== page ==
January 18, 2011

DARK THOUGHTS


To those outside of Europe, if you don't know who Franquin is... you are forgiven. Although, you mostly likely have at least encountered one of his creations, albeit watered down and having all of its anarchic humor removed: the Marsupilami.

But Franquin is so much more, so, so much more. Inventor of one of the best one-page series of all times, Gaston, he also was responsible for essentially doing the ultimate run on what before him had been an average Belgian humor/adventure comic book, Spirou (where the Marsupilami made its debut). Remember when I wrote here that you must be very aware of your influences?

Franquin is one of mine, on a good day. The best scenes of 10 Beautiful Assassins (of which there were not many) evoke his spirit, and trust me, it took a cauldron, seven virgin hearts (do you have any idea how hard it is these days to get them?), three sluts (you can get those in Los Angeles, they are a dime a dozen, and yes, they are male and female) and a whole package of blueberries.

He is not only an influence of mine, though, his genius is universally recognised by those of us who are lesser than him, but still try to live up to what he has done, to go where he went decades ago. Together with Uderzo & Goscinny (who you have to take as a unit, as it was proven by the abhorrent Asterix stories done after Goscinny's death) and Hergé, they are our big three. Our gods, for all who like to be funny, for all who have that sense of wonder, for all who don't want to grow up.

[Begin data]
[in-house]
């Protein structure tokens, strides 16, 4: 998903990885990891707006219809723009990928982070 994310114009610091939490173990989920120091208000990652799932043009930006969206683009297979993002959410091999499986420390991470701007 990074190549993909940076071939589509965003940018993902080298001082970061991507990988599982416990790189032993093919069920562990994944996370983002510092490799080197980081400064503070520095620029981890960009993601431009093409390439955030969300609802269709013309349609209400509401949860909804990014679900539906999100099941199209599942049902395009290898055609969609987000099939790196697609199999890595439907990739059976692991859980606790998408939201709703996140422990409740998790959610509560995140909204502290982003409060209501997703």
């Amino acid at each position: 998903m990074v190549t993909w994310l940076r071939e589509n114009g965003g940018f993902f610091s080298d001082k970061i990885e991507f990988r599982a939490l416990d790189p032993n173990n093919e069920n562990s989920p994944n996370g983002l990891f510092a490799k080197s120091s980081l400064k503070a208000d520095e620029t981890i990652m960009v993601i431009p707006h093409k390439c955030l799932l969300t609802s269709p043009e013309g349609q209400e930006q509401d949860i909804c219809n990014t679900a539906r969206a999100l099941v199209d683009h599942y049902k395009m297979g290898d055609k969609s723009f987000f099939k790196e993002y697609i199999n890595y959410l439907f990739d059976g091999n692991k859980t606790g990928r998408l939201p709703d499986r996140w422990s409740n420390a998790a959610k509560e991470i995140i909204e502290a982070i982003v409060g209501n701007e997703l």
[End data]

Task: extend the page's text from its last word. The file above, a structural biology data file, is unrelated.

But out of all three, only Franquin continued to push the boundaries. Of all three only Franquin sharpened his pencil in the 1980s to do something that can be translated as "Dark Thoughts", which are, well, they are again what today would be called "truthiness", exposing the lies in sharp black and white, mostly black.

They are the crowning achievement of a lifetime's worth of work.

He was never better than in them. Look at this one page that takes apart, by simply extrapolating it to the most logical outcome, the death penalty as contrasted to "thou shalt not kill".